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GEORGIA

King papers available online

ATLANTA — Scholars and casual researchers can get their hands on important civil rights history — virtually, at least — for the first time as a major portion of Martin Luther King’s papers goes public.

Computer access to the documents, which have been digitized and cataloged, is available at the Robert W. Woodruff Library of the Atlanta University Center.

The papers represent more than 75 percent of a 10,000-item collection bought by a group of civic and business leaders in 2006 from King’s family. Atlanta Mayor Shirley Franklin and former Mayor Andrew Young spearheaded the effort to raise $32 million for the purchase.

Morehouse College, King’s alma mater, is custodian of the collection.

The documents include many of King’s speeches and personal writings from 1946 to 1968.

About 7,000 pieces are handwritten by King, including an early draft of the famous “I Have a Dream” speech, his 1964 Nobel Peace Prize acceptance speech and nearly 100 sermons, some of which never have been published.

MINNESOTA

Salmonella linked to three deaths

MINNEAPOLIS — Health officials have confirmed that three deaths associated with a national salmonella outbreak occurred in Virginia and Minnesota.

Virginia Department of Health spokeswoman Michelle Peregoy said two adults in Virginia had salmonella when they died. Minnesota health officials said an elderly woman in that state had the illness at the time of her death.

However, it’s not clear that salmonella is what killed them.

Health officials are urging nursing homes, hospitals, schools, universities and restaurants to toss out specific containers of peanut butter linked to the 43-state salmonella outbreak. Seventeen salmonella cases have been reported in Virginia.

The recalled peanut butter was distributed by King Nut Cos. of Solon, Ohio, and manufactured by Peanut Corp. of America in Lynchburg, Va.

Peanut Corp. of America President Stewart Parnell said the company is working with federal authorities.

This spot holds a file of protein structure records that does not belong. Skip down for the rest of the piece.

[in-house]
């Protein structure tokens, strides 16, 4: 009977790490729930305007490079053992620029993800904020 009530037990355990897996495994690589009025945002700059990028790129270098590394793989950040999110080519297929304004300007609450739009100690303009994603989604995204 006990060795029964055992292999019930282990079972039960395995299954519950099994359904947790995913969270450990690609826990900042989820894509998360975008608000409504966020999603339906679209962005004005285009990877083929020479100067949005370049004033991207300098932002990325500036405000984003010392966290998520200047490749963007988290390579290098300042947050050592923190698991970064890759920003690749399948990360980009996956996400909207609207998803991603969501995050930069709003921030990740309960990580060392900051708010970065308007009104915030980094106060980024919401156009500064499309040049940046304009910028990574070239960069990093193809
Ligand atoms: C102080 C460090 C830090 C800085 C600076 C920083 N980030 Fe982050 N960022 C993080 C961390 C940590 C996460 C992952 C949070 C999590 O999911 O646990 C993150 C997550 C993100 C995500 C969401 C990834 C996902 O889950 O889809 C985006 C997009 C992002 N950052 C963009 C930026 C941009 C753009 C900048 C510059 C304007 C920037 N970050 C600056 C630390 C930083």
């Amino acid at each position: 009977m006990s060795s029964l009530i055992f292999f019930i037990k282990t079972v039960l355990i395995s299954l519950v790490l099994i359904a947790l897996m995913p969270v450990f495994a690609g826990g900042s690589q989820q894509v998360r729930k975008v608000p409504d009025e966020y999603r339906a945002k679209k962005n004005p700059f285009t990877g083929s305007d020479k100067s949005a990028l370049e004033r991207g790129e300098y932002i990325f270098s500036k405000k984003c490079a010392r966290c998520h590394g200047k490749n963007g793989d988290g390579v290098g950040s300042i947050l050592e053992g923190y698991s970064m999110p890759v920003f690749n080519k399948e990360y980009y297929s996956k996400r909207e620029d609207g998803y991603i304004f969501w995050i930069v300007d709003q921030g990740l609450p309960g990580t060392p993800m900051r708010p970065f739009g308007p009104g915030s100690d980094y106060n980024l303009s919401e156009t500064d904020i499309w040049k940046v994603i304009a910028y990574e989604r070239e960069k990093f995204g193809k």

NEW YORK

Survey: 3.4 million are victims of stalking

NEW YORK — An estimated 3.4 million Americans identified themselves as victims of stalking during a one-year span, according to federal crime experts who on Tuesday released the largest-ever survey of the aggravating and often terrifying phenomenon.

About half of the victims experienced at least one unwanted contact per week from a stalker, and 11 percent had been stalked for five or more years, according to the report by the Justice Department’s Bureau of Justice Statistics. It covered a 12-month period in 2005-06.

The study was described as a groundbreaking effort to analyze the scope and varying forms of stalking, which had not been featured in previous versions of the National Crime Victimization Survey.

The researchers defined stalking as a course of conduct, directed at a specific person on at least two separate occasions, that would cause a reasonable person to feel fear. The most commonly reported types of stalking were unwanted phone calls (66 percent), unsolicited letters or e-mail (31 percent), or having rumors spread about the victim (36 percent).

More than one-third of the victims reported being followed or spied upon; some said they were tracked by electronic monitoring, listening devices or video cameras.

Nearly 75 percent of victims knew their stalker in some capacity, most commonly a former spouse or ex-boyfriend or girlfriend.

NORTH CAROLINA

Study: VapoRub not for infants

WINSTON-SALEM — A U.S. study suggests the popular cold treatment Vicks VapoRub may create respiratory problems for infants and small children.

The study by Wake Forest University Baptist Medical Center, published in the journal Chest, found the menthol compound may stimulate mucus production and airway inflammation, which can have severe effects on infants or young children because of the small size of their airways.

Current labeling of the Procter & Gamble product indicates that the Vicks product should not be used on children under 2 years of age.

From wire dispatches and staff reports

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